When was the last time anyone actually thought about a SIM card? Aside from old school thoughts that if you were a Verizon Wireless customer you didn't need one and it was harder to switch mobile phones, and that if you were an AT&T Wireless customer you needed one but it made it easier to switch mobile phones and keep some contacts intact, no one really thinks about SIM cards.
Nevertheless, there is, in fact, a real SIM card market, and there are some serious numbers attached to this market. And, if this is the case, there will be research firms that track and assess the technology trends affecting it. Hence, ABI Research's new SIM Card Market Data report, which is produced under the company's SIM Cards Research Service.
SIM Card growth has slowed for the simple reason that the markets that have driven growth are near a saturation point, especially as SIM cards become increasingly pervasive across different network technologies. That said, ABI notes that there are areas of growth that remain as new applications, form factors and an increasing breadth of connected products emerge.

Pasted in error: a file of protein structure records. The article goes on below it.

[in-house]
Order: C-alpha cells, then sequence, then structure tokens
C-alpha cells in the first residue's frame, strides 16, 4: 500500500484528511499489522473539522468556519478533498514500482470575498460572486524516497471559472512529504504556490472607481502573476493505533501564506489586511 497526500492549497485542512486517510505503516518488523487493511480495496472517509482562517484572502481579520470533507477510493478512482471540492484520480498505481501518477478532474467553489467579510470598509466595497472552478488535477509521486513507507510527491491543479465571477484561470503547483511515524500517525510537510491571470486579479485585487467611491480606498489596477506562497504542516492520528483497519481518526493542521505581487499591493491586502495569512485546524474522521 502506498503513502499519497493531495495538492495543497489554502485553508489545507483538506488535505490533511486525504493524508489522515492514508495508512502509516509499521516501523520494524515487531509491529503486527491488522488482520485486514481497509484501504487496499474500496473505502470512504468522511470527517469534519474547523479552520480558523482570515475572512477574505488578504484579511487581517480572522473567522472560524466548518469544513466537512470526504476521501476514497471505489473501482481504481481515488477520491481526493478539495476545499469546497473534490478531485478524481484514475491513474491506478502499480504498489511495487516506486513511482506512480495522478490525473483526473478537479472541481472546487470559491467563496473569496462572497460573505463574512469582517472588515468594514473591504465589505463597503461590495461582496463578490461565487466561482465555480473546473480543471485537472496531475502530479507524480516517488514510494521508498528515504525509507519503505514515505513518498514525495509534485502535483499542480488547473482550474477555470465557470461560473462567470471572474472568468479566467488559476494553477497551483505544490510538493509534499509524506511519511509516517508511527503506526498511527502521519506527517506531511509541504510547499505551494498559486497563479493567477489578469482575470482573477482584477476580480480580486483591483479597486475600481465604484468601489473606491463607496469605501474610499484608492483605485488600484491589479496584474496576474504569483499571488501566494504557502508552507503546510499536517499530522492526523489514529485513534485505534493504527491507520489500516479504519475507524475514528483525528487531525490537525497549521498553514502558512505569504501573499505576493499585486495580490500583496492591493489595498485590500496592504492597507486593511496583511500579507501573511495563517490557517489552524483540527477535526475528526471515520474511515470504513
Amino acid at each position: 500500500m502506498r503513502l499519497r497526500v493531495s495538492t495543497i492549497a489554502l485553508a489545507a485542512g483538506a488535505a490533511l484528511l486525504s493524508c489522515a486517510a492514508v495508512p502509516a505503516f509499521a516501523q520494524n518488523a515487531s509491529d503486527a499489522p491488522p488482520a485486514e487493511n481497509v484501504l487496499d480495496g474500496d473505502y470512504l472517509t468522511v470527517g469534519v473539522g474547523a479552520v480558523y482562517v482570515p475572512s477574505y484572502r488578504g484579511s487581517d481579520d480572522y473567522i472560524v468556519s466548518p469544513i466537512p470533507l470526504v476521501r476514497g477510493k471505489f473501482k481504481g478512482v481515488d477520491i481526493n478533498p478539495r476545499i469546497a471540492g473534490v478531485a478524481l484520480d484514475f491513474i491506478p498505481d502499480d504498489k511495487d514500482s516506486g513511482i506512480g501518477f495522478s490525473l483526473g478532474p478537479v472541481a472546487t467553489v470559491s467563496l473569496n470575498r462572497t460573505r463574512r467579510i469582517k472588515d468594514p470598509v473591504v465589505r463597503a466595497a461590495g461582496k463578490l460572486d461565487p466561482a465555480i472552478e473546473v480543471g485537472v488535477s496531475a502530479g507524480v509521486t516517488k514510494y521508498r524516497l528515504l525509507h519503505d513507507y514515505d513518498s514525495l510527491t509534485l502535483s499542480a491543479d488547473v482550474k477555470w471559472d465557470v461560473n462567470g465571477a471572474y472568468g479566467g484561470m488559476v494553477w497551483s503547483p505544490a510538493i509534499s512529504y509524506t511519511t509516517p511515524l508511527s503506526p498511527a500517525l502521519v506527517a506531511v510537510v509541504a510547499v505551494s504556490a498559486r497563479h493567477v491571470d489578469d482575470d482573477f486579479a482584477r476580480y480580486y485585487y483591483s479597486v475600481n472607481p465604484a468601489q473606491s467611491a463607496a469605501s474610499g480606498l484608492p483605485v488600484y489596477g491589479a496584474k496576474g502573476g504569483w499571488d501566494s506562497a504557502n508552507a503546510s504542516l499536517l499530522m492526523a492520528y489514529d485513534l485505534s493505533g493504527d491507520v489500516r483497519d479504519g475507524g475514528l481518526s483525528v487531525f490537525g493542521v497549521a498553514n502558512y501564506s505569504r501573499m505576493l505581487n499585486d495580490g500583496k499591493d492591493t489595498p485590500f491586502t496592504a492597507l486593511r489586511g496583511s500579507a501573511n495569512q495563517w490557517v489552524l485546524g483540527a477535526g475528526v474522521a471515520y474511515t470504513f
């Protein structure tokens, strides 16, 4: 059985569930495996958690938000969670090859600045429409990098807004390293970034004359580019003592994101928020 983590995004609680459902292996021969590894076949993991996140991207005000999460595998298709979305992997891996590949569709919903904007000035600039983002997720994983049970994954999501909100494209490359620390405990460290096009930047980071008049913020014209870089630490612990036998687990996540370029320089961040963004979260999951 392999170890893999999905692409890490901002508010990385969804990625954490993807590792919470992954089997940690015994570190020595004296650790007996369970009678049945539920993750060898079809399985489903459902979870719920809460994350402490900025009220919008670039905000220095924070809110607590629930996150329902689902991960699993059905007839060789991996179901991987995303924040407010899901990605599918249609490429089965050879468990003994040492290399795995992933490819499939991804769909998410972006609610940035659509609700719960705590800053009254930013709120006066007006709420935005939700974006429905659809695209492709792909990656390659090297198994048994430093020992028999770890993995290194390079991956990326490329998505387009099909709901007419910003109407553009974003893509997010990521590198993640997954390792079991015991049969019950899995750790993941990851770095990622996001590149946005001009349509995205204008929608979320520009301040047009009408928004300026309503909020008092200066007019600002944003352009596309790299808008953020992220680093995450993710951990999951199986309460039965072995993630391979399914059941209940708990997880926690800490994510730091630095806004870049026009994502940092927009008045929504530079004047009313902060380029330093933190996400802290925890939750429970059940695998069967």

Due to these factors, ABI now projects in its new report that SIM card annual shipments will very likely rise in 2013 by at least 5 percent to approximately 5.5 billion units. Related market value is projected to grow to $2.3 billion this year. That growth is smaller than it was in 2012, when the market grew 8 percent.
ABI says that the market will now place emphasis extracting maximum value from the 6.3 billion cards in circulation. These cards will increase to 7.5 billion, but emphasis remains n extracting maximum value. In addition, ABI's research points out that 4G rollouts, NFC, and solutions offering more advanced security for payments, DRM, authentication, and encryption will all see higher end SIM cards shipping over the next few years.
John Devlin, ABI's security and ID practice director, notes that, “Following shipment growth in 2012 of eight percent, this is the first time that the SIM card market has had two consecutive years of single-digit growth. There is clearly a growing emphasis from leading vendors on new developments to grow their SIM card businesses. The problem is that this is a limited market, and highlighting this fact is that, even down the road in 2017, over half of SIM Card shipments will still be for use on 2G networks.”
Even so, ABI points out that new form factors and the growing need for data connectivity in consumer electronics and M2M devices will provide some respite to this generally slowing market. In addition, 3G and 4G will grow from 19 to 42 percent. The end result of these advances is that high-end SIMs -- that is, those 512 KB and above -- will account for a third of SIMs shipping by 2017.
Edited by Rich Steeves